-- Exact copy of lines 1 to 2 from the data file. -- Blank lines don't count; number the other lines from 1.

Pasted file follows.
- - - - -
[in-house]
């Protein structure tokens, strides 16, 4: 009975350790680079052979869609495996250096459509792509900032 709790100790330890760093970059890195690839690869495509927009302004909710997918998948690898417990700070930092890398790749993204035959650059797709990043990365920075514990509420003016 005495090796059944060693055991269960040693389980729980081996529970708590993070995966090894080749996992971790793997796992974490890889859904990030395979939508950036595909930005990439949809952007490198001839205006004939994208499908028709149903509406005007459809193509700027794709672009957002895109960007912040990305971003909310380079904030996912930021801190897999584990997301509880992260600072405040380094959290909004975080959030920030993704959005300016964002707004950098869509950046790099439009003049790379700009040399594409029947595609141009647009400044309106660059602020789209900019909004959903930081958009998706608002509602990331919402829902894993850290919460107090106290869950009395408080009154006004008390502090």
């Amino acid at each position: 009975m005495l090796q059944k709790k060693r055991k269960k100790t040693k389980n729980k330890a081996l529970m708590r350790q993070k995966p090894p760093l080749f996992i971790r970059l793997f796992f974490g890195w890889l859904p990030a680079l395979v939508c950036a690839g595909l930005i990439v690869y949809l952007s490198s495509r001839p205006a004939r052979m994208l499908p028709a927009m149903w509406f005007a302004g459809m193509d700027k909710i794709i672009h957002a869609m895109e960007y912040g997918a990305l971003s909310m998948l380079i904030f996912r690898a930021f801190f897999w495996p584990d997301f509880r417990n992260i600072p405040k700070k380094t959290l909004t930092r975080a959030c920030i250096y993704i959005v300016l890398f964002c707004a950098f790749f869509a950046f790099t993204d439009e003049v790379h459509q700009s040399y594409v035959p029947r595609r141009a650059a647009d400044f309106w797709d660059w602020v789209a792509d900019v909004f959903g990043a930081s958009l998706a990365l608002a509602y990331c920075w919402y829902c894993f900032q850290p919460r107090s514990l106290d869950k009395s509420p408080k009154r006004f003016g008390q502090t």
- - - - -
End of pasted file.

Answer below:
[in-house]
């Protein structure tokens, strides 16, 4: 009975350790680079052979869609495996250096459509792509900032 709790100790330890760093970059890195690839690869495509927009302004909710997918998948690898417990700070930092890398790749993204035959650059797709990043990365920075514990509420003016 005495090796059944060693055991269960040693389980729980081996529970708590993070995966090894080749996992971790793997796992974490890889859904990030395979939508950036595909930005990439949809952007490198001839205006004939994208499908028709149903509406005007459809193509700027794709672009957002895109960007912040990305971003909310380079904030996912930021801190897999584990997301509880992260600072405040380094959290909004975080959030920030993704959005300016964002707004950098869509950046790099439009003049790379700009040399594409029947595609141009647009400044309106660059602020789209900019909004959903930081958009998706608002509602990331919402829902894993850290919460107090106290869950009395408080009154006004008390502090």